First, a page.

"Hey now that perf has wrapped up, I know you’ll be going into comp planning. Should there be any funding that could be applied in my situation, here are my for which bucket it goes into (base salary, GSUs, bonus). "
They also said that they always have this discussion with whoever is their manager each year.
What do you think about this tip? Do you have any other suggestions?
Something I want to get more efficient at is promotion trajectory, and team selection is a big part of that. If I were to switch teams, how can I find one that's important for the business and has a good amount of L5 scope? My goal is to move up to L5 soon and have scope to start making progress to L6 as well afterwards.
I see engineers like Alex and Rahul, and they have had many accomplishments with pretty fast trajectories leveling up. I'm wondering if there's a primary common theme among software engineers like that - What are they doing that others aren't?
At a huge company at Google, there's resources on everything imaginable, including other trades like product management and sales (which I'm interested in). Does it make sense at this stage in my career to spend a lot of time looking into those and learning?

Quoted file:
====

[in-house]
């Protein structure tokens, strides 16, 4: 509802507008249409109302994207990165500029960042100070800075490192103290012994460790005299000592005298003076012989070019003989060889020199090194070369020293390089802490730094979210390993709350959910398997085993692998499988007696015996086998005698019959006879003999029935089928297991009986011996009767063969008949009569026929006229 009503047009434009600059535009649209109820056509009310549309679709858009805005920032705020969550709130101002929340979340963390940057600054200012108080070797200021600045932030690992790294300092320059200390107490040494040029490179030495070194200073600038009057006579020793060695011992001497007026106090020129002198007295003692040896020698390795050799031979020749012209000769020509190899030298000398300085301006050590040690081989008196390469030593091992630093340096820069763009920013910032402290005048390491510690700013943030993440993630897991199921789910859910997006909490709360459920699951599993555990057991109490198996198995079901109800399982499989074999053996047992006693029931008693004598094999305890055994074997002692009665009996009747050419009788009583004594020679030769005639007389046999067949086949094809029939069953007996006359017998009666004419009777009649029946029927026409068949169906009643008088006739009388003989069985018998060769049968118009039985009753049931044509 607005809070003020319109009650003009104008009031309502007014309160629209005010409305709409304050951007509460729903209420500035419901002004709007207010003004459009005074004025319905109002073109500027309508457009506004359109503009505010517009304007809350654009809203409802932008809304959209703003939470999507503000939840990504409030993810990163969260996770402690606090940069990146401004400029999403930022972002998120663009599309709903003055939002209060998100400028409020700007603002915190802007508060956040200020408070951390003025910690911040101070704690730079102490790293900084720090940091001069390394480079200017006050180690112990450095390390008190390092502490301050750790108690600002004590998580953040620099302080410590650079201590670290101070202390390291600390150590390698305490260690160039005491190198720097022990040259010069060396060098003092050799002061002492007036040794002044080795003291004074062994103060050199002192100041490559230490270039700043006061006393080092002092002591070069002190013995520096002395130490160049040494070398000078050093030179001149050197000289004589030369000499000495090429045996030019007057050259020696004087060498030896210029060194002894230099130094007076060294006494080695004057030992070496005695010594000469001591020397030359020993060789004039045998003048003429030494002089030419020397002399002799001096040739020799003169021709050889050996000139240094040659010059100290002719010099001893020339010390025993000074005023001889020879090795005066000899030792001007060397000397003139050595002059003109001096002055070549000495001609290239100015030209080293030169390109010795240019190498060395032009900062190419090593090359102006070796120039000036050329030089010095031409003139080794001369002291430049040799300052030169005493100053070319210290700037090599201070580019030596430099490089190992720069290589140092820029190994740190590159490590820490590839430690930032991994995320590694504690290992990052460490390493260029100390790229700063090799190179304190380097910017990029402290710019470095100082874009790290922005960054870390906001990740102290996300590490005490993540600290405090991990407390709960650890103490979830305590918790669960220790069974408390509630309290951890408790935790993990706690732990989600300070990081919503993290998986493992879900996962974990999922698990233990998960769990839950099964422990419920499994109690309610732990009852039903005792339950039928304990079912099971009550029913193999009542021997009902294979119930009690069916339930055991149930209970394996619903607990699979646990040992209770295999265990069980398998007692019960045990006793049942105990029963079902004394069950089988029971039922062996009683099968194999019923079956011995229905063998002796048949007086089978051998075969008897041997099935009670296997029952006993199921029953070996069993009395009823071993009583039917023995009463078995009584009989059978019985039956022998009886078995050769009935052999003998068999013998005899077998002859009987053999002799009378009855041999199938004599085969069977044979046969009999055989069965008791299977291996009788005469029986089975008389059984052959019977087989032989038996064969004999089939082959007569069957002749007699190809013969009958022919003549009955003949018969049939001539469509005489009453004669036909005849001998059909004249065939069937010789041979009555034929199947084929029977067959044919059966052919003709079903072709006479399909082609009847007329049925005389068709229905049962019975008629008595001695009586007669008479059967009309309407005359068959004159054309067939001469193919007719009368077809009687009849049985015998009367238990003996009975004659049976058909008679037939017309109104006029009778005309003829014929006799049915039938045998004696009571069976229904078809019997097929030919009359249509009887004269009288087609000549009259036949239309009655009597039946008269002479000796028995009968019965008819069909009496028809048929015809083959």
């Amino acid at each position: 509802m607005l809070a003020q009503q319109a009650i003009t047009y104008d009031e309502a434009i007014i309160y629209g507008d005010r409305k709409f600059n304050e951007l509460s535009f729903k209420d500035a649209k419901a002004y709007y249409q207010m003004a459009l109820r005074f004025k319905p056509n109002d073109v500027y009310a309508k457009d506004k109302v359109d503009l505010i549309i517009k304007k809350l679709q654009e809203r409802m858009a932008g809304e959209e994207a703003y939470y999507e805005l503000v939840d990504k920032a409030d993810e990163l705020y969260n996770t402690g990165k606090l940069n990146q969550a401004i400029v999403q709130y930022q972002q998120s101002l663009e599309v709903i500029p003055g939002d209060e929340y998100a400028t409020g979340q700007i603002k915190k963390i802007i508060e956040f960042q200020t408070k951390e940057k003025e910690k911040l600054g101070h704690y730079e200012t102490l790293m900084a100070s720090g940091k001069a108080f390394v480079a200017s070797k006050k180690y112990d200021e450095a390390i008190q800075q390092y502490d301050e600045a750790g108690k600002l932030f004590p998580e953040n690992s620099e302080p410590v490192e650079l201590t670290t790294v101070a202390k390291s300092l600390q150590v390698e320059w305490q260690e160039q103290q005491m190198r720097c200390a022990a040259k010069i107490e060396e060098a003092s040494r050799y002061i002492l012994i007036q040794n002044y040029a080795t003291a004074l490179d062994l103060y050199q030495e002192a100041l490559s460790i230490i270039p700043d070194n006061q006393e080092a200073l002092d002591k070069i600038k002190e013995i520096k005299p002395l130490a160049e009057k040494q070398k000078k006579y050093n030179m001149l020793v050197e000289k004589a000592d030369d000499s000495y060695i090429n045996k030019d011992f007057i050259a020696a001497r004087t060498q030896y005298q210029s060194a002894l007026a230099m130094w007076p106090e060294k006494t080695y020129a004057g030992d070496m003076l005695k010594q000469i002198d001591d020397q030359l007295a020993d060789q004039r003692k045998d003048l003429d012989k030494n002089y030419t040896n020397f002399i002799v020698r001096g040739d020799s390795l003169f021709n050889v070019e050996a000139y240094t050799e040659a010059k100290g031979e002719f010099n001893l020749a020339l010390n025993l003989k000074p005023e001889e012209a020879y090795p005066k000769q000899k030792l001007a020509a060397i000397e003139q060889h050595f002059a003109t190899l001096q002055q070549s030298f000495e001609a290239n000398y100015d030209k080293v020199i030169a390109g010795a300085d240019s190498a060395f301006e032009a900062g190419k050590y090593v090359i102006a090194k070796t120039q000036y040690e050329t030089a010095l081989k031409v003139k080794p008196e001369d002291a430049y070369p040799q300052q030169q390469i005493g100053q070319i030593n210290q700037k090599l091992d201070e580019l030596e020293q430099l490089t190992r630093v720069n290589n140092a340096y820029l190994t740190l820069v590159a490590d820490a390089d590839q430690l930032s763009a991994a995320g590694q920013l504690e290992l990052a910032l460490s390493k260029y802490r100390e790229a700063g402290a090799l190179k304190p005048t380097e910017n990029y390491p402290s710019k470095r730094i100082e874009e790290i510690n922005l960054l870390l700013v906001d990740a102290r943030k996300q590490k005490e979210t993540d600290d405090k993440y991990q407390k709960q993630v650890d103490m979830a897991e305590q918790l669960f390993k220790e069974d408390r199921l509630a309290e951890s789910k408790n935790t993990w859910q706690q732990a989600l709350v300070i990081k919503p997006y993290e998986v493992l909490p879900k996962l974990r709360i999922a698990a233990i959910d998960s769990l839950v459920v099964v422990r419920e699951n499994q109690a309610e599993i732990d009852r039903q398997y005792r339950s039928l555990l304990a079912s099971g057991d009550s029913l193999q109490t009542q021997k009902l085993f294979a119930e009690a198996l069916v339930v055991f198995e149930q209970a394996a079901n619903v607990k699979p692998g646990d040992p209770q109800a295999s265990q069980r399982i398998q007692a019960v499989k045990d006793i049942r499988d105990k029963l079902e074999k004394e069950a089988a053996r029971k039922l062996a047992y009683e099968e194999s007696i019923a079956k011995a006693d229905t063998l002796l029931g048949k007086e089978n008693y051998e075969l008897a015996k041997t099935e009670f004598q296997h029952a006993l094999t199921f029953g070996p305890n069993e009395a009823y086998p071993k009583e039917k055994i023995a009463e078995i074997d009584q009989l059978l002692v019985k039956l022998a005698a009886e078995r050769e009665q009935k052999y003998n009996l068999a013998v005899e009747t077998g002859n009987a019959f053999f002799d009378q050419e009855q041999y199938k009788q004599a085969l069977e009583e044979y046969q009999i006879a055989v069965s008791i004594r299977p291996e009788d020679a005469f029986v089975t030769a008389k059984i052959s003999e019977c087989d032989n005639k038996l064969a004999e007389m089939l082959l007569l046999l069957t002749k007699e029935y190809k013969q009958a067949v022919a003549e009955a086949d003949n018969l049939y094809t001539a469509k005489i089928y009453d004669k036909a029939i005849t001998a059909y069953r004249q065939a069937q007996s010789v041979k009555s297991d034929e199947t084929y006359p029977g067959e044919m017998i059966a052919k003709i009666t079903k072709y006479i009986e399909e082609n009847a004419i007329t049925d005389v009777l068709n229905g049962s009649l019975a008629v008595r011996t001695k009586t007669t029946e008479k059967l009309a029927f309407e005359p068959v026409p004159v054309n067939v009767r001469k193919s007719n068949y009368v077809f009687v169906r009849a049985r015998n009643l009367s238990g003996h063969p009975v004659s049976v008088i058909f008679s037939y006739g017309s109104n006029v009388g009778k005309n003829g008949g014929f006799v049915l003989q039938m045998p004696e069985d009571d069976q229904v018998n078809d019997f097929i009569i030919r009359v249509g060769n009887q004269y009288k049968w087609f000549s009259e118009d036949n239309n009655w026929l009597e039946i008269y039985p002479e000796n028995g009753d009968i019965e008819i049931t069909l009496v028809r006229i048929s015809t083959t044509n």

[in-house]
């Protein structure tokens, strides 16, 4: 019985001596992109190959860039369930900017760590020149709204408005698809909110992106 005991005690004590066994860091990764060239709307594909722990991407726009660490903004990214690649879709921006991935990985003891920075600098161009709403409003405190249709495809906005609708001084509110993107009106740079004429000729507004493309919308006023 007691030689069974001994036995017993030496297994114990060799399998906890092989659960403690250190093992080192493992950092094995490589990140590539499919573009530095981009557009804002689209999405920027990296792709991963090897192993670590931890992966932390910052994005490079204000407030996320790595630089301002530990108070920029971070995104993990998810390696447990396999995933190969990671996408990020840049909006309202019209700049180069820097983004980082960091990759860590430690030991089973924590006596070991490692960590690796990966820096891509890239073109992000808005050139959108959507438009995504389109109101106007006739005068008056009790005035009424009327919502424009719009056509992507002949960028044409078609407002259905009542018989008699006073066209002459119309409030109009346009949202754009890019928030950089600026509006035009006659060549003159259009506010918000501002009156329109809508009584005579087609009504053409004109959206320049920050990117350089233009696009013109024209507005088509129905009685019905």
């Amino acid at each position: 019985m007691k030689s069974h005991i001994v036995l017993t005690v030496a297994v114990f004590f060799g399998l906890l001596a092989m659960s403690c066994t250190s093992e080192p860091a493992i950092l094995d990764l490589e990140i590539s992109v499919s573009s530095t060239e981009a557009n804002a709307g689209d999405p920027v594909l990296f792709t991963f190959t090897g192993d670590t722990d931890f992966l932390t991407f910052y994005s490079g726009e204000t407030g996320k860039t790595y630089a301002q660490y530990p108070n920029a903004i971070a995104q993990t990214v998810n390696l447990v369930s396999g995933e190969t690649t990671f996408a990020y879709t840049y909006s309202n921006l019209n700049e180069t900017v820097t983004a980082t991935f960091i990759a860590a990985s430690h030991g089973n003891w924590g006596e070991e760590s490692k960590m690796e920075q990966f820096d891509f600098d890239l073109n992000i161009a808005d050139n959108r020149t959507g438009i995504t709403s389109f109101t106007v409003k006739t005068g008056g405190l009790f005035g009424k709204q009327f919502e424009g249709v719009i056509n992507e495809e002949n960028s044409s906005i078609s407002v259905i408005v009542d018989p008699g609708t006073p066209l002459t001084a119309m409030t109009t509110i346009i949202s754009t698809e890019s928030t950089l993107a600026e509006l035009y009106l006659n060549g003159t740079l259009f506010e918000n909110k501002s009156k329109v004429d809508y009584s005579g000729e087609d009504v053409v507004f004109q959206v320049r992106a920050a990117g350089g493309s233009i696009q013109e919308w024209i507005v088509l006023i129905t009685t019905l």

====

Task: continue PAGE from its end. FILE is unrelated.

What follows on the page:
I'm really new as a Google FTE (still doing some logistical onboarding like getting my laptop fully set up), but I want to hit the ground running and start growing at Google as fast as possible. However, I don't know what I don't know - There's a lot to take in, and I'm unsure where is best to focus and allocate my time.
See relevant discussions involving Google engineers on Taro.
Compared to the previous PERF system, the manager's role in collecting feedback is elevated in GRAD.
Managers typically have personal plans setup with each report about the requirements to get an S rating. This plan is inputted into a tool called Better Work. This plan is then re-evaluated on a quarterly basis, adding and subtracting from it as needed.
Software engineers are evaluated based on scope and impact, which is broken into the following criteria:
The business results you drove. This is measured through delivered impact, scaled per level (L3: individual, L4: project, L5: team, L6: org)
Solving ambiguous, technical problems, anticipating future issues, and showing design judgment.
Leadership for project delivery, team health, architecture, or other initiatives with measurable impact.
Being a trusted authority on something is an important criteria for growth.
In addition, every role has teamwork attributes. This is designed to capture leadership and community contributions such as helping with ERGs or internal groups. This helps but doesn't contribute to promo on its own merit.
Self reviews document the work you did through the performance review cycle. Your self-review should cover the following: